The initiative is designed to make critical IP available to other companies and individuals in an effort to spur innovation and relieve the restrictions of IP access and research in order to develop new tools to fight COVID-19. A number of organizations, including Intel, Mozilla, and Creative Commons, have already joined the program, pledging to give free licenses to their patents, copyrights, and certain other property rights to anyone developing technologies for the diagnosis, prevention, or treatment of COVID-19.
The licenses would be effective as of December 1, 2019 and last until a year after the World Health Organization declares the pandemic to be over. Companies and other organizations who make the pledge must adopt the Open COVID license, create a custom license that accomplishes the intent of the pledge, or identify existing licenses that support the pledge’s goal.
“Our aim is to boost cooperation and make IP widely available to end the coronavirus pandemic," says Stanford Law Processor, Mark Lemley, a founding member of the initiative. "This is not a permanent grant of rights, but a temporary measure to make sure that we aren't restricting research, testing, or treatment during the pandemic.”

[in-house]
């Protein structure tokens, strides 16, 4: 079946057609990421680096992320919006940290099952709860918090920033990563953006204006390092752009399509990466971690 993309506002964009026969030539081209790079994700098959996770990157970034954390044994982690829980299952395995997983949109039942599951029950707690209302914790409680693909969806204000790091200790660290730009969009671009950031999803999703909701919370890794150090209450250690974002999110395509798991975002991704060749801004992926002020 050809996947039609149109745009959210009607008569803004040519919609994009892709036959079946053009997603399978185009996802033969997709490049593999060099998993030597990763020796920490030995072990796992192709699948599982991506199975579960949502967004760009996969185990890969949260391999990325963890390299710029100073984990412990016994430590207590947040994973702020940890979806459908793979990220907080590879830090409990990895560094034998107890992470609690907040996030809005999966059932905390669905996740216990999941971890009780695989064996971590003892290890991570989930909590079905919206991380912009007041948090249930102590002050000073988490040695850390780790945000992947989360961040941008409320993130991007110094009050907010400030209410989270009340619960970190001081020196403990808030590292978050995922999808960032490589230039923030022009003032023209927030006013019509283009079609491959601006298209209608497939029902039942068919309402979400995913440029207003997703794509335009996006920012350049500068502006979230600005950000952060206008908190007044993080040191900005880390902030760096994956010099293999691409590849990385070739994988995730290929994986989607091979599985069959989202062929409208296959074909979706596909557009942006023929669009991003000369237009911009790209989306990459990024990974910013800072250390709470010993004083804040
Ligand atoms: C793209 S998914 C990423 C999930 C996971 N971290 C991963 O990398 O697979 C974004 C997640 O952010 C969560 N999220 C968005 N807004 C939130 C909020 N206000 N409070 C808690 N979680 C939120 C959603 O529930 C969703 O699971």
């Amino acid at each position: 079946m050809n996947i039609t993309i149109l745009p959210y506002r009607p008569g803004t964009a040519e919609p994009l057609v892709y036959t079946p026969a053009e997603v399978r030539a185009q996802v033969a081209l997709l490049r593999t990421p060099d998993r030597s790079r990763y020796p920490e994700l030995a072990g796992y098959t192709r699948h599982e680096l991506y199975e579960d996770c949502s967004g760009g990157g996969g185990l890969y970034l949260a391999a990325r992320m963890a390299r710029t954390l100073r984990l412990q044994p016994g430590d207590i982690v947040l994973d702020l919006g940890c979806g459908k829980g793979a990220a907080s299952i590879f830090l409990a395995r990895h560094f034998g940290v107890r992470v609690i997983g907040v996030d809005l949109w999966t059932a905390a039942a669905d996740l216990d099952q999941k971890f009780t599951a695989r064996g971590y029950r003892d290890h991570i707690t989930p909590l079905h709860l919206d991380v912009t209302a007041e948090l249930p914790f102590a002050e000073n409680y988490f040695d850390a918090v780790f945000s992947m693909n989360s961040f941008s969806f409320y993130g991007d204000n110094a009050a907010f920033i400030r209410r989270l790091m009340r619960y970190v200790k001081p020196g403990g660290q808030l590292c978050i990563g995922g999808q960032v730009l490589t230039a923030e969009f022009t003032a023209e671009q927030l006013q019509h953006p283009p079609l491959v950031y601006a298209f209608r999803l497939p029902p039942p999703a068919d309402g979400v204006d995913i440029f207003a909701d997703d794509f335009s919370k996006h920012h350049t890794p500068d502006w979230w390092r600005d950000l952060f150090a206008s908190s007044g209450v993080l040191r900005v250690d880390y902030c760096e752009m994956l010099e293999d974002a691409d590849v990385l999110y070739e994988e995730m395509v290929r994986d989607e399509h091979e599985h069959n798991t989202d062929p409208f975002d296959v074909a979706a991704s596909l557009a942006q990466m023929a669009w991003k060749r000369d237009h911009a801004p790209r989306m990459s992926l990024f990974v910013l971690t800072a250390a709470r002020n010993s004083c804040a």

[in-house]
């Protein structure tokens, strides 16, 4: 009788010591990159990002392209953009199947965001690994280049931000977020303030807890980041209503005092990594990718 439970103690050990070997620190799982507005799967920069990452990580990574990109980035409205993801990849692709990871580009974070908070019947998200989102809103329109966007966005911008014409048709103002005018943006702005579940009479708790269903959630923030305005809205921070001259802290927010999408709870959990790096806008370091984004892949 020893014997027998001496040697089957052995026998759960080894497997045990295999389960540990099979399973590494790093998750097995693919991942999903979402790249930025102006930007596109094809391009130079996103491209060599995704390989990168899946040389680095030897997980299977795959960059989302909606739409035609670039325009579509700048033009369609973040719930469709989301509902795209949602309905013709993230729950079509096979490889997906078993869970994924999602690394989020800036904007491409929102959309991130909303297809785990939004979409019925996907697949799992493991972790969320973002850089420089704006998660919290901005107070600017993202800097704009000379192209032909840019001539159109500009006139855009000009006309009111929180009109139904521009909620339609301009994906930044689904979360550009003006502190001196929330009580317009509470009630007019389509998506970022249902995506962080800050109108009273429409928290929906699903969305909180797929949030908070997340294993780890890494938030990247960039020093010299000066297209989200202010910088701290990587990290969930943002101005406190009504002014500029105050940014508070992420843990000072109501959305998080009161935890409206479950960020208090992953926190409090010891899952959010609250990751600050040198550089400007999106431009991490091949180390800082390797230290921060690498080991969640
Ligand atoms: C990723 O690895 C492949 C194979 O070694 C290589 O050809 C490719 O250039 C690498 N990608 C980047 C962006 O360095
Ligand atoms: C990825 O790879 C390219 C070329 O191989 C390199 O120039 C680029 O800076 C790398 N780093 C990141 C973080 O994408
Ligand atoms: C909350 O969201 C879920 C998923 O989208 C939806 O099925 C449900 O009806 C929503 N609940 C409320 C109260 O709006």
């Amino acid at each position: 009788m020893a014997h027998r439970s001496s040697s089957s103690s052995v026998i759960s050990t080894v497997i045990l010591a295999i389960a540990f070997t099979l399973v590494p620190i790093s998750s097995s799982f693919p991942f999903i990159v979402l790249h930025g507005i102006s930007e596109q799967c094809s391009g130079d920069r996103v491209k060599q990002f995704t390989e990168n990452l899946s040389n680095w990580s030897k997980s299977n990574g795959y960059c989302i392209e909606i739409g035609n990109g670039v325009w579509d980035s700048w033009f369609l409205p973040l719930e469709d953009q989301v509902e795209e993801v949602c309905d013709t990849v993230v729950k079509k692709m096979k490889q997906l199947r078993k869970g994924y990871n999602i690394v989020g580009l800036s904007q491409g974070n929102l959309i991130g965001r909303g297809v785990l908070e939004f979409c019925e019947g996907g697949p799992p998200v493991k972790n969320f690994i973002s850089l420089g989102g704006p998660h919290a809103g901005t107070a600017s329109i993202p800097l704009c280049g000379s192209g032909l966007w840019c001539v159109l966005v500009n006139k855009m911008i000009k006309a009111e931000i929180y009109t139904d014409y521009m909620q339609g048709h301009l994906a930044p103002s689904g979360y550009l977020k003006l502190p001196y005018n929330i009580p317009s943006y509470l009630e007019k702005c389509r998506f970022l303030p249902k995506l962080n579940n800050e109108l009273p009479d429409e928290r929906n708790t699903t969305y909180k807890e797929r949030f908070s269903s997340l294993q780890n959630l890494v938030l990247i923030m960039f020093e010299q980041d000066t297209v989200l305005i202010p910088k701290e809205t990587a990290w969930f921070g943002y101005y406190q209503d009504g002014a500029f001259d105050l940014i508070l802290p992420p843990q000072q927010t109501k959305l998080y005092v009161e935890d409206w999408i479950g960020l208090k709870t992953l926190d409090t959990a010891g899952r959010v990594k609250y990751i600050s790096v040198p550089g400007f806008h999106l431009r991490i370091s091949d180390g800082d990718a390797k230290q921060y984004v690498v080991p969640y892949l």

Open COVID Pledge has created a model free IP license - Open COVID License 1.0 - that companies can adopt, or participating organizations can draft their own as well. Details on making and implementing the pledge are also provided.
Intel joined the Open COVID Pledge as a founding sponsor.
"On behalf of Intel employees around the world, and especially our inventors who have worked so hard to create Intel’s intellectual property, we encourage intellectual property holders around the world to join us in this pledge," says Steven Rodgers, executive vice president and general counsel of Intel Corporation. "During this pandemic, Intel employees have continued to work tirelessly to produce products that keep the Internet running, and that allow us to work and school our children from home,